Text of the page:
Dating works when both parties work on it. I do my part by maintaining my recovery first and being attentive to him second. He does his part in a very similar fashion. He cares for himself and is then attentive to me.

Walking Through It

I’m concentrating very hard on walking through one day at a time. Sometimes, it’s one step at a time.

I had an excellent meditation early this morning. I lost some of the peace when I went through some morning events. I was able to walk down to the cathedral during a short morning break. A quick meditation there brought back the calm.

Dating has turned my routines topsy turvy. I’m not reading on the bus in the morning. I’m texting him. It’s delightful, but routine helps aid stability in people with bipolar disorder. So I’m learning to live with the disruption. I’m trying to feel my way through the new energies that lack the old routines. It requires a lot of maneuvering to get through these energies.

The dance of my life has been staid for a very long time. I’m learning new dance moves, and this requires a lot of allowing. I have to allow newness to enter. I have to allow new people to come into my space. I had a very predictable set of daily habits that are bending and warping to the newnesses.

For the past week, I’ve been meditating on walking through it. I start each meditation with the intention of finding the energy to just walk. I’m walking through the new one step at a time. Just walking. Just one step. Each step does not carry the thought of the subsequent steps. Just one. Just this one. This single step.

I can breathe through this newness one step at a time. I don’t have to think about future breaths. Just this one breath. Just this one.

I’m Dating

Yes, you read that right. I’m dating. It happened quickly. I’m elated at times. Other times, I’m shaking.

The man is wonderful. We met for coffee one Saturday morning after chatting on a dating app for several days. I didn’t plan it this way, but my diagnosis came out during that first meeting, and he didn’t run screaming from the room.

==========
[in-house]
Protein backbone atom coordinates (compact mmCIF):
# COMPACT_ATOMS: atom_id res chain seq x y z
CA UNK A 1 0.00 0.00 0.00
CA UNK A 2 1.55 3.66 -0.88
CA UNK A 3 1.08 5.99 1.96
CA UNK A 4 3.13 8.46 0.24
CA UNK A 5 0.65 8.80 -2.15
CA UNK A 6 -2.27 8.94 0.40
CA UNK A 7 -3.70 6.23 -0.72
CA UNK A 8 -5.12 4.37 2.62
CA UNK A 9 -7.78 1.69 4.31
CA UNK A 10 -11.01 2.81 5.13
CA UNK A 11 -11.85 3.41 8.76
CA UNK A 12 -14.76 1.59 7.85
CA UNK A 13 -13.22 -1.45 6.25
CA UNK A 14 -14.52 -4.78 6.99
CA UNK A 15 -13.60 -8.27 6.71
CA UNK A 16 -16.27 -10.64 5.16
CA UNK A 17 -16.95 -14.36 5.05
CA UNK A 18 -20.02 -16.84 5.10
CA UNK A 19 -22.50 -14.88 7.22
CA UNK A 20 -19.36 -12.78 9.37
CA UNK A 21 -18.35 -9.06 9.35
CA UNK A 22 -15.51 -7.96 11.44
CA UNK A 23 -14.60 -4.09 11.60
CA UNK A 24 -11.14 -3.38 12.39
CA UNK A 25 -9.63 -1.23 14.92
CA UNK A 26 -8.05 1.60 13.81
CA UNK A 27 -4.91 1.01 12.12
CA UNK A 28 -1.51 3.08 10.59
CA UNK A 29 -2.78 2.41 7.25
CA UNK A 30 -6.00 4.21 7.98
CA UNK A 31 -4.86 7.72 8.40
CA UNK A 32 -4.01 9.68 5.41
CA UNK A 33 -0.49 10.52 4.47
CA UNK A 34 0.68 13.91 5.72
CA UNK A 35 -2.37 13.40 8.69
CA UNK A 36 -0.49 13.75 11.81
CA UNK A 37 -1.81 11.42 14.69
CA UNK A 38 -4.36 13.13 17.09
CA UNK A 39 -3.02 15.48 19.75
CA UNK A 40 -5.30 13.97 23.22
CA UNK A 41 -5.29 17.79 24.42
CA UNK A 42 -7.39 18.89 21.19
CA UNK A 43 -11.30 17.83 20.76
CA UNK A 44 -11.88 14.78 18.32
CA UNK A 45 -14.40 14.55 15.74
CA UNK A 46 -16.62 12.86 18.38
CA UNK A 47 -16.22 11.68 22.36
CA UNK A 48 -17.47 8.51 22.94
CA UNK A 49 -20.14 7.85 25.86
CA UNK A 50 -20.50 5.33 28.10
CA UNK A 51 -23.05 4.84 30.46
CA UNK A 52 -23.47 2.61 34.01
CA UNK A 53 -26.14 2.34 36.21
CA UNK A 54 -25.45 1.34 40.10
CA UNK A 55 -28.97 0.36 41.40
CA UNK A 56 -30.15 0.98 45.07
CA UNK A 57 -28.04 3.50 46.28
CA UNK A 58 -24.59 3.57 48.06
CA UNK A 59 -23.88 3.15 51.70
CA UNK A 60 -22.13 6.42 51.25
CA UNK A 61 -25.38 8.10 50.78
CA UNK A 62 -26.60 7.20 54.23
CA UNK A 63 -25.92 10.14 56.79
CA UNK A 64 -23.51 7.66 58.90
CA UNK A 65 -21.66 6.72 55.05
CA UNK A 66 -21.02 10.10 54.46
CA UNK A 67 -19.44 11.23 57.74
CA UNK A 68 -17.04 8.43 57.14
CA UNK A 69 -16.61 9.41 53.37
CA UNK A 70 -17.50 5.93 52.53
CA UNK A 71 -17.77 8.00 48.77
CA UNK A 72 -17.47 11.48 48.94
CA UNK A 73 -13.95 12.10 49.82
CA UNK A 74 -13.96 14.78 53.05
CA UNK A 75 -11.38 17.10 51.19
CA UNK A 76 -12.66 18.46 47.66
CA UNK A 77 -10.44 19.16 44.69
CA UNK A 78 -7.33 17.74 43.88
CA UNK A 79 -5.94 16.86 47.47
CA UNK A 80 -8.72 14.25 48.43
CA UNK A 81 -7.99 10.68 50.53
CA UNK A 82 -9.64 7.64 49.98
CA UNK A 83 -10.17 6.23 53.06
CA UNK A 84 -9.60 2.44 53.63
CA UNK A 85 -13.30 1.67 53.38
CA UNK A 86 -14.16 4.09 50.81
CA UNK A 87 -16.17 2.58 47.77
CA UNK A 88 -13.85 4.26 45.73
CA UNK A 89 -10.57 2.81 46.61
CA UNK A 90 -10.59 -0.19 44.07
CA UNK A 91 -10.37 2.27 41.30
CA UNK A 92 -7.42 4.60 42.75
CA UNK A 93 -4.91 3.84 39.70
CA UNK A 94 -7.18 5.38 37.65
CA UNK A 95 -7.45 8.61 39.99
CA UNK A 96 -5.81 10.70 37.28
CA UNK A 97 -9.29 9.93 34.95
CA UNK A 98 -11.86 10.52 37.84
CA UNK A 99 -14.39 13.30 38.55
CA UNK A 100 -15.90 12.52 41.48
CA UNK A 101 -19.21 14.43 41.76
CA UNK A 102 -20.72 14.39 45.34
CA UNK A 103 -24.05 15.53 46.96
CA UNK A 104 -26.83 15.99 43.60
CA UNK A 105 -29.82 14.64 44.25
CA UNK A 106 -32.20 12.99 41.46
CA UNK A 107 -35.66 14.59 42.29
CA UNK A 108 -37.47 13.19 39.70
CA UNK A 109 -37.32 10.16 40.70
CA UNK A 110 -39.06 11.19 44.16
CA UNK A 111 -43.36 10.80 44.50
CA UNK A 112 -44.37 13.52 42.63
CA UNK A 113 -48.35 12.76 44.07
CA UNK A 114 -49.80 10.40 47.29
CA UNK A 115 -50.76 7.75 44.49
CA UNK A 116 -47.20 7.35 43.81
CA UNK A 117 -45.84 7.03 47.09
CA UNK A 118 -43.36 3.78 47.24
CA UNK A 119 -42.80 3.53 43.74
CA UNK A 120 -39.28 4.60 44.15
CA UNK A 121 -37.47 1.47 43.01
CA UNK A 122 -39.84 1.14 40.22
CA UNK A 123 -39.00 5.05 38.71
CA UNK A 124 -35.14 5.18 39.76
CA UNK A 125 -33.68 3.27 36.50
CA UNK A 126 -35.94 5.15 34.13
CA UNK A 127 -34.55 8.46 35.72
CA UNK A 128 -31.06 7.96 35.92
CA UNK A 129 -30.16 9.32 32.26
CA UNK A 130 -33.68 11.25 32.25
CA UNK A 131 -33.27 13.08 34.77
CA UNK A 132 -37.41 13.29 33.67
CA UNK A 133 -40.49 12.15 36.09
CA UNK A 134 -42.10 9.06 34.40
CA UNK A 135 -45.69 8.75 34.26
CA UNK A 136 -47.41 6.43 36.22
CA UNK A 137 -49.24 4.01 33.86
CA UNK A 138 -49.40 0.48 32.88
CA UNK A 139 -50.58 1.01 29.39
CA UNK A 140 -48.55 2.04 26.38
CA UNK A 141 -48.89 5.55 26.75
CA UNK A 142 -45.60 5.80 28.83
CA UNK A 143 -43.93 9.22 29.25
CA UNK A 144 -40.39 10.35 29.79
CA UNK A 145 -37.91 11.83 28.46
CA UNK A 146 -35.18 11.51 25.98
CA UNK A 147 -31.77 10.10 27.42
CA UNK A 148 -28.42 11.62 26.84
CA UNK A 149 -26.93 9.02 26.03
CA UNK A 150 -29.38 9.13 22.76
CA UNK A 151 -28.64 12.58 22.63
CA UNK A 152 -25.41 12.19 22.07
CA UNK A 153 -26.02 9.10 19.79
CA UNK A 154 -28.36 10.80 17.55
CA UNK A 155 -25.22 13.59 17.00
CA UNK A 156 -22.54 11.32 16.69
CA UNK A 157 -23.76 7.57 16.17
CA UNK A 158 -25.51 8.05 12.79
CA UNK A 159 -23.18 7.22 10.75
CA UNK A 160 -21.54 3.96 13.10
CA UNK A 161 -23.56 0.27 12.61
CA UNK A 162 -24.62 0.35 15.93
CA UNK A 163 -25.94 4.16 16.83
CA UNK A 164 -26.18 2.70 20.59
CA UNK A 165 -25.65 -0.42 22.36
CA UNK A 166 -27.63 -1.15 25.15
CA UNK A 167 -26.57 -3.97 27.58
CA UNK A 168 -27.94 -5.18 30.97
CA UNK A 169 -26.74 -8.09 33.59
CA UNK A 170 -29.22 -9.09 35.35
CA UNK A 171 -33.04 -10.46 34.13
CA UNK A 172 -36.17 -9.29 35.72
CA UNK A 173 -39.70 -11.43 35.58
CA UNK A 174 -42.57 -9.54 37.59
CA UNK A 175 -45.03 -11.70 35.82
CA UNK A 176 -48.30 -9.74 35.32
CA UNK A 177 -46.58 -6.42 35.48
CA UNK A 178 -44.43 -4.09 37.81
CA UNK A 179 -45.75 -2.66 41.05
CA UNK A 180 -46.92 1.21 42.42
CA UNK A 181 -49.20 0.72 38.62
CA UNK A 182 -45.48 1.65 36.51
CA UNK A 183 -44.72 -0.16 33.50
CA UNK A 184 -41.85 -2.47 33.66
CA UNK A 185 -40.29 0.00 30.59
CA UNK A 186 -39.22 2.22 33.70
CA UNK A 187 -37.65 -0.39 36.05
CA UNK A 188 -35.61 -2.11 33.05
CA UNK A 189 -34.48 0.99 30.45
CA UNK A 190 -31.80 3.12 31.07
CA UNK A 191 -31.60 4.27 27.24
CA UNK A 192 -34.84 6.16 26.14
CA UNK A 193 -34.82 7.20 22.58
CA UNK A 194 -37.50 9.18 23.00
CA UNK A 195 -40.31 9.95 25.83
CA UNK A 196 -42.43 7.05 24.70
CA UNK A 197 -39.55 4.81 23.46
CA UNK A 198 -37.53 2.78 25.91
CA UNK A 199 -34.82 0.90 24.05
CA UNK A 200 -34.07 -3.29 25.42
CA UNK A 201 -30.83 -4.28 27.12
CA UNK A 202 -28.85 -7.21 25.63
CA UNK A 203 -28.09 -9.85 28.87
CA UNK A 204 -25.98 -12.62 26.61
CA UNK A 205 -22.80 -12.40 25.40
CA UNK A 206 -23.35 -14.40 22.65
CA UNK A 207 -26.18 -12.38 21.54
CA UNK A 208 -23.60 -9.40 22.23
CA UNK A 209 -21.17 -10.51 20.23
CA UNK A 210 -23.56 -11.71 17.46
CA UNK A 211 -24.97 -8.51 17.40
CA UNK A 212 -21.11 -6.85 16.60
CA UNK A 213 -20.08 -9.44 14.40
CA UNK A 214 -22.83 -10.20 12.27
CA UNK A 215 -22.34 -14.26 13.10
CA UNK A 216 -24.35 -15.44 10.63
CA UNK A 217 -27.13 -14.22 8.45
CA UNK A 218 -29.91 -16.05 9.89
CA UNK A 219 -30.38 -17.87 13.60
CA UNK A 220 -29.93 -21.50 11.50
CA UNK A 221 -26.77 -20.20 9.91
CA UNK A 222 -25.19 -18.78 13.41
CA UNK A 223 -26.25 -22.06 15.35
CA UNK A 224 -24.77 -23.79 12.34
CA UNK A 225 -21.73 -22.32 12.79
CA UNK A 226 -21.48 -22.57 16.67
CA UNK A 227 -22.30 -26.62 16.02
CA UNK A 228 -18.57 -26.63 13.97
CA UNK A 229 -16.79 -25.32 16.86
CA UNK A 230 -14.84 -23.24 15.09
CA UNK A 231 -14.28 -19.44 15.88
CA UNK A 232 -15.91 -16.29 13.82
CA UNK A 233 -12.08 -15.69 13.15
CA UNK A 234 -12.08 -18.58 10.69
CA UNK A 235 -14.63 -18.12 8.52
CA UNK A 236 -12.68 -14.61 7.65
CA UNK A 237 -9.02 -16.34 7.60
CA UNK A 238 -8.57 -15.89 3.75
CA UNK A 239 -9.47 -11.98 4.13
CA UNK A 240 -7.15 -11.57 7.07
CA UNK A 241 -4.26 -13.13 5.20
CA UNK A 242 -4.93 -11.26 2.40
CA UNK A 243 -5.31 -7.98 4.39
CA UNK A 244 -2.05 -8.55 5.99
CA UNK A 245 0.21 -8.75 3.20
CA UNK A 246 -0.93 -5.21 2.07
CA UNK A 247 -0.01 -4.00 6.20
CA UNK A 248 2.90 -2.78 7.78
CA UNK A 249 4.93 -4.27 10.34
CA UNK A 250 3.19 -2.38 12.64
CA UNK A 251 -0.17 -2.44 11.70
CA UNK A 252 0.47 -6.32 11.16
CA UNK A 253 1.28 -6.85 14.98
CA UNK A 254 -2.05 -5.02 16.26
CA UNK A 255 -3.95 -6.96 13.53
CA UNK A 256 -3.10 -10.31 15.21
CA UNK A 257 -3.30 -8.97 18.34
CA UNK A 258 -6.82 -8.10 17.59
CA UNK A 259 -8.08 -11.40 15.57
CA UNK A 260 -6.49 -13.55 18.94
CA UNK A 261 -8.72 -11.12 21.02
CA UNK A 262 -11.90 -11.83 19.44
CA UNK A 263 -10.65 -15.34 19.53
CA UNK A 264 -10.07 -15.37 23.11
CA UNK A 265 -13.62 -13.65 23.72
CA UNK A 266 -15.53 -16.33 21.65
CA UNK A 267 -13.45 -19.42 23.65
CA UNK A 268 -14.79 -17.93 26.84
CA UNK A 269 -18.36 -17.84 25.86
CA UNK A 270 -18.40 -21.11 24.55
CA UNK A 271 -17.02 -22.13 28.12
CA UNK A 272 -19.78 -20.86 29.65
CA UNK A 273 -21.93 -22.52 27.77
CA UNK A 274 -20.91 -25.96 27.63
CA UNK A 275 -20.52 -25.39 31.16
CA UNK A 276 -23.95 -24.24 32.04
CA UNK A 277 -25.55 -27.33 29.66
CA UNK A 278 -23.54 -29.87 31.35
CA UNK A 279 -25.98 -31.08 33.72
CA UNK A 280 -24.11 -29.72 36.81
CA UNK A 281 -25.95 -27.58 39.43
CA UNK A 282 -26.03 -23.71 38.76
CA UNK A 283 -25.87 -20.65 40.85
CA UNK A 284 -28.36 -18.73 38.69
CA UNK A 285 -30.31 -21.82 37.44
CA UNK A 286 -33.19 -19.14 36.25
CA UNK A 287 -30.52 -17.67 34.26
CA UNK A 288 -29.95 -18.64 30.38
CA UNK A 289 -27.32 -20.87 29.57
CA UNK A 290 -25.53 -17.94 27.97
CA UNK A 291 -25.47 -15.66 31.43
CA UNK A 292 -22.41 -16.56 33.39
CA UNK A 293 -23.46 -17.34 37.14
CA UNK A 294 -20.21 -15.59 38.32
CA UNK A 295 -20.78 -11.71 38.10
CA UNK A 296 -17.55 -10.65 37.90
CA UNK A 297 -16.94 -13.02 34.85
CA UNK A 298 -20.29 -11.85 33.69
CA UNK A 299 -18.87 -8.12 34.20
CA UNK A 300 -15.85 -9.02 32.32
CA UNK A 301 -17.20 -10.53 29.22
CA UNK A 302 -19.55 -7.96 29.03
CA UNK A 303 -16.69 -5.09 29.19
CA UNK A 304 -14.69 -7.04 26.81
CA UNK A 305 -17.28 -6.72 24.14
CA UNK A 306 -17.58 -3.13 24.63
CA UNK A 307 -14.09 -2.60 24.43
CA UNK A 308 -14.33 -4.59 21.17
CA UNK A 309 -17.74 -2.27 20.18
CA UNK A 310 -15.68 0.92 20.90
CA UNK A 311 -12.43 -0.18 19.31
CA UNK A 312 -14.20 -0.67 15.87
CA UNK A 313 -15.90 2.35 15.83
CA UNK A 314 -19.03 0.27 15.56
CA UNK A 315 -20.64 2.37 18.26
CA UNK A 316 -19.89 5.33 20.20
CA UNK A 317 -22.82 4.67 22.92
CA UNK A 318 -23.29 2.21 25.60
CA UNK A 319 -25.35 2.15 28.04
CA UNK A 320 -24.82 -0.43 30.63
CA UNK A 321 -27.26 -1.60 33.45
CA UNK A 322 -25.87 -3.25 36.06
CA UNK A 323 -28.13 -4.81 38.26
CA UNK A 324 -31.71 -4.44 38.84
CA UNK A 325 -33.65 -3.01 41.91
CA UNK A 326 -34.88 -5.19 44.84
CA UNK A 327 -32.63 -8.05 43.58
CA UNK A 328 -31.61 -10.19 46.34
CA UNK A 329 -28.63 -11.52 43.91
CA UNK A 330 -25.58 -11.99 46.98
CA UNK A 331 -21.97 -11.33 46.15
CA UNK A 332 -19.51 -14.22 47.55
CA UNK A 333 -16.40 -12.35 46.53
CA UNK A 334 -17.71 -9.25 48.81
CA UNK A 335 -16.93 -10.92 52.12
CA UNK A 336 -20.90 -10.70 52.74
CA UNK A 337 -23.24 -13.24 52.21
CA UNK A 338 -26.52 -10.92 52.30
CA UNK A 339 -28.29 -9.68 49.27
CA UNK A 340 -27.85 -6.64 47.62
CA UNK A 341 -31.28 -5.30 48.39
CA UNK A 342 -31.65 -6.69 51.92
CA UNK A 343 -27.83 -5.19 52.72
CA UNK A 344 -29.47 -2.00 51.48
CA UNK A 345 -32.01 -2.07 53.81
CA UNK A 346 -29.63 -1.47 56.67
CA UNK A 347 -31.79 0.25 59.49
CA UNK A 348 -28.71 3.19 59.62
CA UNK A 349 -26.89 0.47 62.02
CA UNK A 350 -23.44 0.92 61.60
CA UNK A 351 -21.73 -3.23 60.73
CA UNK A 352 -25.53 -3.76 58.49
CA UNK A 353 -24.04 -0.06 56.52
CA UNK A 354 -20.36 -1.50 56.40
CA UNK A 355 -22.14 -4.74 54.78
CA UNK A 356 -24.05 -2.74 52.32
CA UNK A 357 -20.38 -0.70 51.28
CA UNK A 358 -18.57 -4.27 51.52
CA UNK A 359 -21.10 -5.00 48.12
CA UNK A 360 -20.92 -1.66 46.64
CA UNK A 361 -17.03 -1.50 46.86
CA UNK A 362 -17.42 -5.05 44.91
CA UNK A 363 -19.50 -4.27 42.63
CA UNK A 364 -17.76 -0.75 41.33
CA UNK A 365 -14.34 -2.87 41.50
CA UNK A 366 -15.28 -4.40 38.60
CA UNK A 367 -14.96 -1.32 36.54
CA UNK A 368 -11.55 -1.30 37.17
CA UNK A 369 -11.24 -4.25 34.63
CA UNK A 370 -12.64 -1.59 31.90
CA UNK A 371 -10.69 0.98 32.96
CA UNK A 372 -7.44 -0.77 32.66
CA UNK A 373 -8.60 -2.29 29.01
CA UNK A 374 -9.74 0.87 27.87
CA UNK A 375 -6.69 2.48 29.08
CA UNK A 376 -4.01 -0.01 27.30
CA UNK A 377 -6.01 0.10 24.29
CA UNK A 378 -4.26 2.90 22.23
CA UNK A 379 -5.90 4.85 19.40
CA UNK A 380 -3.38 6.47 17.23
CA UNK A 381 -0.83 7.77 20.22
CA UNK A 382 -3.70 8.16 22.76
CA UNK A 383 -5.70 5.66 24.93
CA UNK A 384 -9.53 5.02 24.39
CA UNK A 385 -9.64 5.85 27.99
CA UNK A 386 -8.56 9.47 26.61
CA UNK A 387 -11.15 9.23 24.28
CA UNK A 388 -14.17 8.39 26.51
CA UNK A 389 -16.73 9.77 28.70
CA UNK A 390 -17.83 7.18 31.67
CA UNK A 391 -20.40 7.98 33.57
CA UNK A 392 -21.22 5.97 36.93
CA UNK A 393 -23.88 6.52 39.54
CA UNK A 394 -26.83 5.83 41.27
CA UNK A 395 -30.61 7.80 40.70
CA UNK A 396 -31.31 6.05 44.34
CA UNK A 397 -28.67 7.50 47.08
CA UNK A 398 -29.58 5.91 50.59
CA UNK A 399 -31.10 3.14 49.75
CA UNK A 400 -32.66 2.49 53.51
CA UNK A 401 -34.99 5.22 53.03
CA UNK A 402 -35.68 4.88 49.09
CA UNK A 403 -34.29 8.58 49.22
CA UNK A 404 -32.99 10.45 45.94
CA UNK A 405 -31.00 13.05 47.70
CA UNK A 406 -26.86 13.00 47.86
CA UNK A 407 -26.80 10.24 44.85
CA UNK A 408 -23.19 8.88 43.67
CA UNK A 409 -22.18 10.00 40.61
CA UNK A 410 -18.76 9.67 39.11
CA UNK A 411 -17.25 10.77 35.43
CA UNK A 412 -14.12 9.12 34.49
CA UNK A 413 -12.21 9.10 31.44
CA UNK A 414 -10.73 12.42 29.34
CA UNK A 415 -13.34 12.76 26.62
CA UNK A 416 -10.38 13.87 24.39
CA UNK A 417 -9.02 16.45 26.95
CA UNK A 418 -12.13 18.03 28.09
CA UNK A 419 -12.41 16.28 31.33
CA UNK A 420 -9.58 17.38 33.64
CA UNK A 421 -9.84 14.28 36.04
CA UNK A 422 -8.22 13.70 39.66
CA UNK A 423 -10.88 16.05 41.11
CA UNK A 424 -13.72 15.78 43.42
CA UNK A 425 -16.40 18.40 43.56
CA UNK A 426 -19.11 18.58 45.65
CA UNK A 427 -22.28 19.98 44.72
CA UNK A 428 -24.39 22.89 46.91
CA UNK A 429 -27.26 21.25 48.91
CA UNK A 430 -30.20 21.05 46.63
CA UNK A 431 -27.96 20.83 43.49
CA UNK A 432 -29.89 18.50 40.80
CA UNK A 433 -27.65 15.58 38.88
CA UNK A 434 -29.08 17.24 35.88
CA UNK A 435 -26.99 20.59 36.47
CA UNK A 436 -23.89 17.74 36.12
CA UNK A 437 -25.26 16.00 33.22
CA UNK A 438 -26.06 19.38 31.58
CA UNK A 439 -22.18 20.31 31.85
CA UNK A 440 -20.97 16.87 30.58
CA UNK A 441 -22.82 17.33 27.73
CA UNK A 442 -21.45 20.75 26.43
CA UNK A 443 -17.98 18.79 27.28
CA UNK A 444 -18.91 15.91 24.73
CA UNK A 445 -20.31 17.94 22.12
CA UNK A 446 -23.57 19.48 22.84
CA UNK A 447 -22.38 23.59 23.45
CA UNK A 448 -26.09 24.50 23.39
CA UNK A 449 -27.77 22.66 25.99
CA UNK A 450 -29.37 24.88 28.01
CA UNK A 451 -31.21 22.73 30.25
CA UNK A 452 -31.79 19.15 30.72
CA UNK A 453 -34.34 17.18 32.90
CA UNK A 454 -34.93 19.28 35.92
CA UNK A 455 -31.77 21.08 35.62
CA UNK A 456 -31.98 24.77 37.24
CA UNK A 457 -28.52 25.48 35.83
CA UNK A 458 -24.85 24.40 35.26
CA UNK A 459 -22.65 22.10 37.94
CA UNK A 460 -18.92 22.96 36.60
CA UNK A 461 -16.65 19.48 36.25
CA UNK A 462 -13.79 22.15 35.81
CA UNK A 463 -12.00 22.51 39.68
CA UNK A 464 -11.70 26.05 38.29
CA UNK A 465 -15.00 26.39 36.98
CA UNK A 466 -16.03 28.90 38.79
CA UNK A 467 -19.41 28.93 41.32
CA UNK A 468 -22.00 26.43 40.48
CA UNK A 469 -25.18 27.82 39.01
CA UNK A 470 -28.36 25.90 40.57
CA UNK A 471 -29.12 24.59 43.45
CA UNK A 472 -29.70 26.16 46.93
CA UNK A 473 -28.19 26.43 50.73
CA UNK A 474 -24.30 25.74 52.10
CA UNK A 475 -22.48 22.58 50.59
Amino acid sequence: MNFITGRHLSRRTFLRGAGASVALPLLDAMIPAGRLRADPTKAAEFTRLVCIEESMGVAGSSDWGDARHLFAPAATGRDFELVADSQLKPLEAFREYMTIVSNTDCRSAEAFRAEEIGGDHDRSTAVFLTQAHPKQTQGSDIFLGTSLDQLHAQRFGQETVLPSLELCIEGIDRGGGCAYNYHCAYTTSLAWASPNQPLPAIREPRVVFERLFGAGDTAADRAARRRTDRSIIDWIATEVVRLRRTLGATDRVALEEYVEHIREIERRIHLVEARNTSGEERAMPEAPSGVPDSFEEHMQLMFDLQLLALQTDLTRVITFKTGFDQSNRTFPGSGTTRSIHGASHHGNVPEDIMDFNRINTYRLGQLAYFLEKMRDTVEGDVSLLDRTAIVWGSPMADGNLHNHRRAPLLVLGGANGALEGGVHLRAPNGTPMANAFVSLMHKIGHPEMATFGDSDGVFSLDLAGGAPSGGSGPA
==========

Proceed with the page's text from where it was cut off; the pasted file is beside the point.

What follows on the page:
He’s actually very supportive. For a week, we texted often, and we saw each other in the evenings a few times. It all got quite overwhelming for me. I was having a lot of trouble concentrating, and I had to leave work early one day because I was simply not able to function. Luckily, I was able to see my therapist that day. The result has been that we’re being more careful about texting, and I’m doing more grounding exercises during my morning meditations.

The grounding exercises are key. They give me a stable foundation to each day. In my meditations, I’ve been concentrating on staying stable just one day at a time. I’m trying not to think past today.

I’ve been enjoying myself a lot. It’s been a lot of fun honestly. I’ve been alone for a very long time, so this all feels so new. I’m just walking through it one step at a time. I just keep walking.

Healing the Wound

When I remember my drinking days, the pain is what comes up first. There was tremendous pain. It was pervasive. It seeped into every corner of my being, and it oozed out of me in all my relationships. I was capable of happiness, but it was always fleeting. It was never enduring.

I drank for one simple reason: it gave me relief from the pain. What I did not understand was that the relief was fleeting. The drinking did not do anything to help heal the pain. The wound remained. The drinking was a kind of Band Aid on my wound.